Revisiting the 2022 Cannons-Atlas draft day deal: Should Boston have kept its first-round pick?

By PLL | May 7, 2024

The beauty of draft day is that it’s unpredictable. As was the New York Atlas making moves in the 2022 draft to secure the 2023 first overall pick. 

The Atlas sent picks Nos. 11 and 24 picks in 2022 to the Boston Cannons for the No. 1 pick in the 2023 College Draft, which New York used to draft former Cornell defenseman Gavin Adler.

With the Cannons’ acquired picks in 2022, they nabbed former Maryland defensive midfielder Bubba Fairman (No. 11) and former Rutgers goalie Colin Kirst (No. 24).

But was it worth it? And if so, who for? Let’s break it down.

Why it was done

Lauren Merola, Atlas beat writer: The Atlas’ needs in 2022 were far scarcer than they are now. With their two first-round picks then, they secured attackman Chris Gray and LSM Koby Smith. Then it seemed it was time to look to the future.

The leader on the close defense, Tucker Durkin, was in the last lap of his career and the coaching staff knew so. They also anticipated the 2023 draft was defense-heavy. So they traded  away expendable, immediate assets for future needs. 

Sarah Griffin, Cannons beat writer: At the time of the 2022 draft, the Cannons were coming off their first season in the PLL. It was a relatively sufficient inaugural season in the sense they won three regular-season games and made the playoffs, all while trying to build team chemistry and identity with an entirely new squad.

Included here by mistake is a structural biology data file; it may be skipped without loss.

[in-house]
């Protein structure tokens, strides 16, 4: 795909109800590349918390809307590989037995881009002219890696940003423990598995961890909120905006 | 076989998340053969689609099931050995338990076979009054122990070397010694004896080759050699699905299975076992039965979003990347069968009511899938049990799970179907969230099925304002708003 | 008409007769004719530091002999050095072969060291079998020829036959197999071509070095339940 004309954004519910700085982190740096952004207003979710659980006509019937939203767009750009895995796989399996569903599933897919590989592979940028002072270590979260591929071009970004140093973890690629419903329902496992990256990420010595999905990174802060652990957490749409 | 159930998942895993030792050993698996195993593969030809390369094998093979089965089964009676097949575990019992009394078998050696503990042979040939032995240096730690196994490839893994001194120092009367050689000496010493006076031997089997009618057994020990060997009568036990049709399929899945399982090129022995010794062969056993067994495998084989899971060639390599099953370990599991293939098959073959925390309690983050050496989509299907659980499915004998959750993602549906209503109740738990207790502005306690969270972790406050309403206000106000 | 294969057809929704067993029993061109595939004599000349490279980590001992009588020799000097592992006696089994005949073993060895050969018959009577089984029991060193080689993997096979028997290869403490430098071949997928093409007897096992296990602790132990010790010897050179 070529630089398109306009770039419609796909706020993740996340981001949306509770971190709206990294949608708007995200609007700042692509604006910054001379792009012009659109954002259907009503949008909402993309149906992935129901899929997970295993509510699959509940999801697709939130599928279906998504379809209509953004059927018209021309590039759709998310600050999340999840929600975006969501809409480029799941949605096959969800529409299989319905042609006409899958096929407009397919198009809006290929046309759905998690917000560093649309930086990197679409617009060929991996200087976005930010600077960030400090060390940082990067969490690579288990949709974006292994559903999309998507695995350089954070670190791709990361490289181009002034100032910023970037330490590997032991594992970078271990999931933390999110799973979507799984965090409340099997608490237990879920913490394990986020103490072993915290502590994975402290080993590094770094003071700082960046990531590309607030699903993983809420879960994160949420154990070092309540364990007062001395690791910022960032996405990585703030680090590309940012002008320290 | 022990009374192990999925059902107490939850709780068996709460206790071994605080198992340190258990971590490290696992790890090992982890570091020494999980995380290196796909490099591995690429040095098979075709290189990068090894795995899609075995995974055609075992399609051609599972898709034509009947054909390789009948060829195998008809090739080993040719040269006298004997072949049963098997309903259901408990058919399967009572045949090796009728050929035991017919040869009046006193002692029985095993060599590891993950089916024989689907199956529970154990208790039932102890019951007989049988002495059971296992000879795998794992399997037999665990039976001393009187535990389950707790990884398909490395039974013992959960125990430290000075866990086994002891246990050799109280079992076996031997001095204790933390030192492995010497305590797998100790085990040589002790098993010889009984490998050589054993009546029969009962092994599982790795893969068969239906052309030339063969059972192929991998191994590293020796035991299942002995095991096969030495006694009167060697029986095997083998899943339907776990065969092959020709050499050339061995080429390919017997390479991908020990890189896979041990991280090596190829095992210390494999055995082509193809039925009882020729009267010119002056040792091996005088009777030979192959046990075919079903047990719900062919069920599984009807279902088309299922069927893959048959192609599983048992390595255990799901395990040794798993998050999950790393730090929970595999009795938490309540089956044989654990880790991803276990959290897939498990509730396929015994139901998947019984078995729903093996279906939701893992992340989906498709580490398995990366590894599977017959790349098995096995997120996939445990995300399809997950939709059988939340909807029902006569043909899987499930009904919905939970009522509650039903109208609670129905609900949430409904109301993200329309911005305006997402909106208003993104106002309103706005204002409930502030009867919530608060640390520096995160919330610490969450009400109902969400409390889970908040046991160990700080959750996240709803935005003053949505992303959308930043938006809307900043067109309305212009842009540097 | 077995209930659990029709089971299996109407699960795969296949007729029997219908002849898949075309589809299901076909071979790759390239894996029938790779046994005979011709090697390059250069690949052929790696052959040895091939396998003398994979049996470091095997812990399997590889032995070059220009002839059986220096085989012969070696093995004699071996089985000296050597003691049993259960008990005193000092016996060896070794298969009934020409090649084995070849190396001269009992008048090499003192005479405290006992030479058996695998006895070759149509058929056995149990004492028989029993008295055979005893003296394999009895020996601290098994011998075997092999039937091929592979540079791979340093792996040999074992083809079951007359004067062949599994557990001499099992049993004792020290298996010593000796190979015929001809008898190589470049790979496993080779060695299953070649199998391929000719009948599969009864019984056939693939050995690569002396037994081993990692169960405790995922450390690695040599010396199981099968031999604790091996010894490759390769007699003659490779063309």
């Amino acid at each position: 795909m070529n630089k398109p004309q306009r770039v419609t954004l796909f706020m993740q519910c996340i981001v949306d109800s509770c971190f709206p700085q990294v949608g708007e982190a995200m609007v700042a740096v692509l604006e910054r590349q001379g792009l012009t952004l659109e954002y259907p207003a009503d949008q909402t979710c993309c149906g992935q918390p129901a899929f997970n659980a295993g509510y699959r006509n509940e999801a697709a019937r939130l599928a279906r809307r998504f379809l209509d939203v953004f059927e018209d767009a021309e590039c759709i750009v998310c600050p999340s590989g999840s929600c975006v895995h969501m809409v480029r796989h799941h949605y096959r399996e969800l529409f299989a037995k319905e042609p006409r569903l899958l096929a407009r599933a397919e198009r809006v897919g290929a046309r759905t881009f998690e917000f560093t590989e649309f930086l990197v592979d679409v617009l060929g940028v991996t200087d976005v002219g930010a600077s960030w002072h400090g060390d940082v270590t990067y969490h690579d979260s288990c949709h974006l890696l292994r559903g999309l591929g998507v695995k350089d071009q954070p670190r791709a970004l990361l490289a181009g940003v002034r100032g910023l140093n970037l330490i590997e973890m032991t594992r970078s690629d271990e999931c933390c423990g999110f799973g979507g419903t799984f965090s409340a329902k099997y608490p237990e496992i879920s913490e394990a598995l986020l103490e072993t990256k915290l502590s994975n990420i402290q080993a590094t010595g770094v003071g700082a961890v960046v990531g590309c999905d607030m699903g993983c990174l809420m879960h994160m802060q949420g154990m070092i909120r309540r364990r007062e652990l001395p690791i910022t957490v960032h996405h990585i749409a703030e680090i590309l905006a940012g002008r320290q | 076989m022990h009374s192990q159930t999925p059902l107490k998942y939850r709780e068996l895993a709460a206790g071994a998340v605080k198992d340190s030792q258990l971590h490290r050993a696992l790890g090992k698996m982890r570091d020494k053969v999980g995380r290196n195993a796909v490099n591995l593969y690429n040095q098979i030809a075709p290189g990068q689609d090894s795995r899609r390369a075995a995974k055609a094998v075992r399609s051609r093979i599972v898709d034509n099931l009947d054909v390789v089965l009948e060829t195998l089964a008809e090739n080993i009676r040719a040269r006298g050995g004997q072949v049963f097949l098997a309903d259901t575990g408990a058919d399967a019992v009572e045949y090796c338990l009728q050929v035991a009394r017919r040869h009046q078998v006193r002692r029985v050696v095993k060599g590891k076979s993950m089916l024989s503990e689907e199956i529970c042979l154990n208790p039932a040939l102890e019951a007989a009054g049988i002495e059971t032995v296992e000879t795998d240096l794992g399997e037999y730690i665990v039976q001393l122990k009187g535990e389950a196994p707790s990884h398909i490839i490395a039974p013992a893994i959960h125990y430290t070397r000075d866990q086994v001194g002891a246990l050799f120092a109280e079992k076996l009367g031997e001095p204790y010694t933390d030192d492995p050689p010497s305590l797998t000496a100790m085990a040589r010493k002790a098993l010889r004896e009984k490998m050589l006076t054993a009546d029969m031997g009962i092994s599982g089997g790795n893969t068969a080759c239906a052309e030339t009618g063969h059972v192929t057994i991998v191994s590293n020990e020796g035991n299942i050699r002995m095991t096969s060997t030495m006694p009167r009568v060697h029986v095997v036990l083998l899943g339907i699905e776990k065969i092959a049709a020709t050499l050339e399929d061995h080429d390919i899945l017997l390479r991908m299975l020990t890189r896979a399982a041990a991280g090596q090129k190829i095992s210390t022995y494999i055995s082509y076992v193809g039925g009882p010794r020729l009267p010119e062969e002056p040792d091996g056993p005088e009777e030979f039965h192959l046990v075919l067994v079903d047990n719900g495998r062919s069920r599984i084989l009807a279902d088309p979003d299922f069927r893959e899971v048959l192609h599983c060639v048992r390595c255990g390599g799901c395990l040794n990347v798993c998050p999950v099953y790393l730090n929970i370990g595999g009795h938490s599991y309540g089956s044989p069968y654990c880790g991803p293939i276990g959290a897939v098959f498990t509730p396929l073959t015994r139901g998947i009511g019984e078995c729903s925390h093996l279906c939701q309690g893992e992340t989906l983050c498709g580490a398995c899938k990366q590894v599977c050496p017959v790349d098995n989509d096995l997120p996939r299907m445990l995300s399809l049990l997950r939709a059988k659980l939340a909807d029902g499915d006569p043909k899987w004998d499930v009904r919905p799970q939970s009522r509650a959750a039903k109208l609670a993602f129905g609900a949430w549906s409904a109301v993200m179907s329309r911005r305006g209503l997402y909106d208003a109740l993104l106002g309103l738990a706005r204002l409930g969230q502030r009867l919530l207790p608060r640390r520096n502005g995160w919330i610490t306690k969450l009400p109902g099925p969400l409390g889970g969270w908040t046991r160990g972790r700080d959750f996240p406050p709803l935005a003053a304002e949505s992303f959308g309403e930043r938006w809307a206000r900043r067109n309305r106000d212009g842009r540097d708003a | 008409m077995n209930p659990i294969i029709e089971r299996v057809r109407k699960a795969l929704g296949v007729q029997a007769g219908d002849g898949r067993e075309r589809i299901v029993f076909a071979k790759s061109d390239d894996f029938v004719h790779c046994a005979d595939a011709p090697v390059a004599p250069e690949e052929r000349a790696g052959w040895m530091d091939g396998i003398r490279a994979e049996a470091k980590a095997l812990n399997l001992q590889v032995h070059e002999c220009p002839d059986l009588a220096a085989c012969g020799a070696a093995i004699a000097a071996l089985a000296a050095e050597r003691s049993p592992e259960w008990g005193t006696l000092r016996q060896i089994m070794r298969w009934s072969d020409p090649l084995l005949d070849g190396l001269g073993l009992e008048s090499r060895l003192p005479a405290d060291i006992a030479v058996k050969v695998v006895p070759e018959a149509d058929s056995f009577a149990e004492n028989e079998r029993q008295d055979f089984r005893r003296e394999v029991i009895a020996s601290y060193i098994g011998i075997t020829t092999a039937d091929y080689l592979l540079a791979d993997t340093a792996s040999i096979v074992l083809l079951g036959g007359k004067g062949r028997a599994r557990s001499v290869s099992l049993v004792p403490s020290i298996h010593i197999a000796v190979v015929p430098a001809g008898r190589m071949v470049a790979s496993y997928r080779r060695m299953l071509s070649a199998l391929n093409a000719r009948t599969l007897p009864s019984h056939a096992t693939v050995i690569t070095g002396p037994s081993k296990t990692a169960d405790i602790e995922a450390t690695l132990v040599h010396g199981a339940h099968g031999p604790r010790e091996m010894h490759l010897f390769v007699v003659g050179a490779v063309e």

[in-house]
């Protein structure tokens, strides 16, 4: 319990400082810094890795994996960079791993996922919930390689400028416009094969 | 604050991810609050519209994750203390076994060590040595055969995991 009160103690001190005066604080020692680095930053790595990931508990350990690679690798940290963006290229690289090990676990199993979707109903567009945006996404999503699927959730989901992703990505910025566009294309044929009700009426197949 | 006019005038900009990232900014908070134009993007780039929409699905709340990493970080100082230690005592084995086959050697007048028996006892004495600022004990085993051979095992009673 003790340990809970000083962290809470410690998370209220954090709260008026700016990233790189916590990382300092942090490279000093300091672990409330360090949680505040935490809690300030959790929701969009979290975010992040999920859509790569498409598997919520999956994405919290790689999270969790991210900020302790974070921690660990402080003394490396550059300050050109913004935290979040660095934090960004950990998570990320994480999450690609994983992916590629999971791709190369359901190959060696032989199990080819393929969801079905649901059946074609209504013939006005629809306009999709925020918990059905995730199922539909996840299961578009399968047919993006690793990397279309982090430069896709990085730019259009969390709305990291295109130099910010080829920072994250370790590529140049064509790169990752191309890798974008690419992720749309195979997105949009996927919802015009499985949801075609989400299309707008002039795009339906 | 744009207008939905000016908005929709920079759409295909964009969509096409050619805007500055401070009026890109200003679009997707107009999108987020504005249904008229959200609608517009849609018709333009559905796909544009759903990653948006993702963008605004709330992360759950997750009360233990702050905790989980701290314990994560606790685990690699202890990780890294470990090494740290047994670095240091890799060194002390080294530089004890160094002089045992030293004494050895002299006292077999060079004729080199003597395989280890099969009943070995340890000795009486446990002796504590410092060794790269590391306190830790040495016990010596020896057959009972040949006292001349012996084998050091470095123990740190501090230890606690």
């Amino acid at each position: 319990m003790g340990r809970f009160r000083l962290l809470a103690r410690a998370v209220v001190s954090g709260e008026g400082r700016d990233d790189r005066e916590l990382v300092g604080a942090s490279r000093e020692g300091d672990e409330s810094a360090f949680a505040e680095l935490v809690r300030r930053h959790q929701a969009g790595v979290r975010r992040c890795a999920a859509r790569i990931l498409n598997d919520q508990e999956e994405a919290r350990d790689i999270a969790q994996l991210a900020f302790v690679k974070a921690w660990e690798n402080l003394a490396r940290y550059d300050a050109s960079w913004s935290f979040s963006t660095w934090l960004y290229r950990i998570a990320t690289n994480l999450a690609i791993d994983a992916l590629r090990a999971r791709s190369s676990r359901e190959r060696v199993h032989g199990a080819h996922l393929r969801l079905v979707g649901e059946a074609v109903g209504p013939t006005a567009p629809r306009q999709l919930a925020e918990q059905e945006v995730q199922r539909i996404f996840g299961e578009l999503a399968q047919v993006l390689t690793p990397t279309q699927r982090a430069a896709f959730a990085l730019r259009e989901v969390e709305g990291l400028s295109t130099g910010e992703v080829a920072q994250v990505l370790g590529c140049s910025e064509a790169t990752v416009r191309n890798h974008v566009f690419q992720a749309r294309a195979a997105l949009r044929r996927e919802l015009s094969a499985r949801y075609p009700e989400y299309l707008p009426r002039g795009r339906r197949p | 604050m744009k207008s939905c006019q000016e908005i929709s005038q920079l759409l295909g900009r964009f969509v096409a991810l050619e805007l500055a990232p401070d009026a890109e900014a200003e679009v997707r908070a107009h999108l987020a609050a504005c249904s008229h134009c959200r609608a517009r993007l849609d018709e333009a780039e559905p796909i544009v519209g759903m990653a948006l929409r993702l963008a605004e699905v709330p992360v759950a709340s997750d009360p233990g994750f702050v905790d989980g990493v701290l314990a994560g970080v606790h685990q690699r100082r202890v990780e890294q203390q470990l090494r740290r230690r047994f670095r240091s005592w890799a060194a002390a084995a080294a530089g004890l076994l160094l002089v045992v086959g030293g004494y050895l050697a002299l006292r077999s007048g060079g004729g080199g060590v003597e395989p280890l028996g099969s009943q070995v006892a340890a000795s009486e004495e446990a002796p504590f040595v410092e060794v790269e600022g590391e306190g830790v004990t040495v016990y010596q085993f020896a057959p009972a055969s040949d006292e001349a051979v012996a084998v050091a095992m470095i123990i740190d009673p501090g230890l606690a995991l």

After Paul Rabil retired following the end of the 2021 season, it was obvious they’d need some offensive firepower, either by free agency or in the 2022 draft. However, the Cannons were without a first-round pick, coincidentally due to a trade with the Atlas the year before in exchange for Rabil. 

The Cannons took attackman Asher Nolting at 10th in the second round, but as then-head coach and general manager Sean Quirk continued to navigate what his team would look like in their sophomore season, at the time it seemed most beneficial to gain more picks in this draft; the window for success in 2022 seemed worth risking the first overall pick in 2023. 

Would you do it again?

Merola: Let’s see, with the pick the Atlas received from the trade, they got Adler and then drafted defenseman Brett Makar at No. 3. In a counter move, defenseman Cade van Raaphorst was released in June. 

Van Raaphorst was picked up by who else but the Cannons and provided a spark for them in a 2023 season that saw the Atlas defense struggle immensely. Short term – the draft-day trade didn’t prove beneficial. But this wasn’t a short-term strategy.

This season will finally see the draft-day vision become a reality when Makar slots in down low – to his natural position after playing LSM last season – for the newly retired Durkin. The close defense will be Adler, Makar and Michael Rexrode, a trio Atlas coach and general manager Mike Pressler feels strongly about, calling them the core for “right now and the future.”